The best tip, by far, that I have seen comes from the South Carolina Bar.  This tip is not only excellent for avoiding cyber fraud, it’s a great way of avoiding mistakes of all kinds in real estate practices. Here it is:

  1. Give yourself and your staff permission to slow down! We know things are hot out there not only in terms of the weather but also in terms of the speed of closings. Many of us who weathered the financial downturn remember what it was like when things were hot in 2005 – 2007. Closing speed can be increased only so much without causing error after error. Remember illegal flips prior to the financial downturn?  How many of them could have been prevented if someone had stopped long enough to think or long enough to bounce the scenario off of a friendly title insurance company underwriter? The same is true of protecting your clients’ money. Stop and think and allow your staff members to spend the time to stop and think.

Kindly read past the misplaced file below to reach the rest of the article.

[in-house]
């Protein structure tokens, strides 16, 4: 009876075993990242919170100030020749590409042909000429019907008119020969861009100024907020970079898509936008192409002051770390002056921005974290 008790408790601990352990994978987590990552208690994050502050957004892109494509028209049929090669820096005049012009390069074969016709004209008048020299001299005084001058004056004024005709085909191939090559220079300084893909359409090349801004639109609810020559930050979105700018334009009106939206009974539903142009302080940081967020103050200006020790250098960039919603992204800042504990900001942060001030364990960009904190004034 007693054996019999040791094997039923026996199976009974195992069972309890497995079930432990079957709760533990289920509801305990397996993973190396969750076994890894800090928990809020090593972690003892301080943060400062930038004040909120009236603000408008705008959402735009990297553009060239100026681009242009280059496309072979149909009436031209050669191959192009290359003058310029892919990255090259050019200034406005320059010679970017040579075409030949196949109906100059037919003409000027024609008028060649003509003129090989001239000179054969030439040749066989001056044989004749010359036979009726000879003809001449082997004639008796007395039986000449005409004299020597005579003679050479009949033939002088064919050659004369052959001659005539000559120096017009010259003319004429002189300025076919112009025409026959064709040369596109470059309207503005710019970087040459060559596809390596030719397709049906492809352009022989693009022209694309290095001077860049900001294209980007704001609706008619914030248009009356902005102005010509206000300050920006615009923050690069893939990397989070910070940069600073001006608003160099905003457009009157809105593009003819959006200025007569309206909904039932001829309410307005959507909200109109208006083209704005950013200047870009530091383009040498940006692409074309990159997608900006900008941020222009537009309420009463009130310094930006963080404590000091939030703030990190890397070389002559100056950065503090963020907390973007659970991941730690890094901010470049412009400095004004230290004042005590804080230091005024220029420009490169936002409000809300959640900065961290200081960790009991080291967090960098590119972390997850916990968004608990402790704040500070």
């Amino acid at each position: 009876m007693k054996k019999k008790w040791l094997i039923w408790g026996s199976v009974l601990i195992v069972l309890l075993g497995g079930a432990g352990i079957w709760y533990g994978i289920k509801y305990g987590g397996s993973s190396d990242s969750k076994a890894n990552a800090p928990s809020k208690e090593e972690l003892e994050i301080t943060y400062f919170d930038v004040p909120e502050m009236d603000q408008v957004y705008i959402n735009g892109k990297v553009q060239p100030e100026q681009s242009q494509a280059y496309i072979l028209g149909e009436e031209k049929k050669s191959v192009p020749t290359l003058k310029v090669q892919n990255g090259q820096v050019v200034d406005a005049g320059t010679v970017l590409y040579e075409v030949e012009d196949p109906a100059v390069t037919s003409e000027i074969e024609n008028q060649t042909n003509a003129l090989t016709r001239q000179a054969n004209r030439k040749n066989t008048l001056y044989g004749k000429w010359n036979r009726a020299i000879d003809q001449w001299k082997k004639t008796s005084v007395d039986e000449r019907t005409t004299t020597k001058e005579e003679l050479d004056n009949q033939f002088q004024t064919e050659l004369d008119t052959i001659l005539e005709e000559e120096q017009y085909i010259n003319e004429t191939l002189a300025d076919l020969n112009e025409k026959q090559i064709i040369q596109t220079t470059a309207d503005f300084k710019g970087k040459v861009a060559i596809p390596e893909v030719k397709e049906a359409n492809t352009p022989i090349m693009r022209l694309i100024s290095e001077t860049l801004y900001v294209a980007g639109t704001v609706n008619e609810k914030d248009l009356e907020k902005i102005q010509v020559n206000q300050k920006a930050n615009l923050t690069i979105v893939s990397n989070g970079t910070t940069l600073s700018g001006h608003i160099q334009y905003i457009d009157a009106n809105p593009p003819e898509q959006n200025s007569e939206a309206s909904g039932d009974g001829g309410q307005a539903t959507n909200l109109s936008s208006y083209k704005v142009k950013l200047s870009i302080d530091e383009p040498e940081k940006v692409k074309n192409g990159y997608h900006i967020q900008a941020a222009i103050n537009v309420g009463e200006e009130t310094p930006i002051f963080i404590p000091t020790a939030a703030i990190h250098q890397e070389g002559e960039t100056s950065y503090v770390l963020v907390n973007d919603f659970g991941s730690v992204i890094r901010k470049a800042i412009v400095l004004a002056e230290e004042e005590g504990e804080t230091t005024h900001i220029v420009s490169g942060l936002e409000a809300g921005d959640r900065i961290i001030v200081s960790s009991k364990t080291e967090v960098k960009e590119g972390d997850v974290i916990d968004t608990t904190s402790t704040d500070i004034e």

Thank you, South Carolina Bar, for this great tip.

And, finally, I strongly recommend insurance against cyber fraud. Check with your E&O carrier to see what it offers. If it does not offer insurance to protect against this danger, find a company that does!  Call your title insurance company for suggestions!

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Beware of Cyberattacks on Free E-mail Services

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Think a client won’t sue for misdirected funds?  Think again!

domain securityE-mail services, even those with the tightest security possible, can be hacked. We have heard local stories, as close as Rock Hill and Charleston, of funds being misdirected by cybercriminals through intercepting e-mails and sending out fraudulent wiring instructions.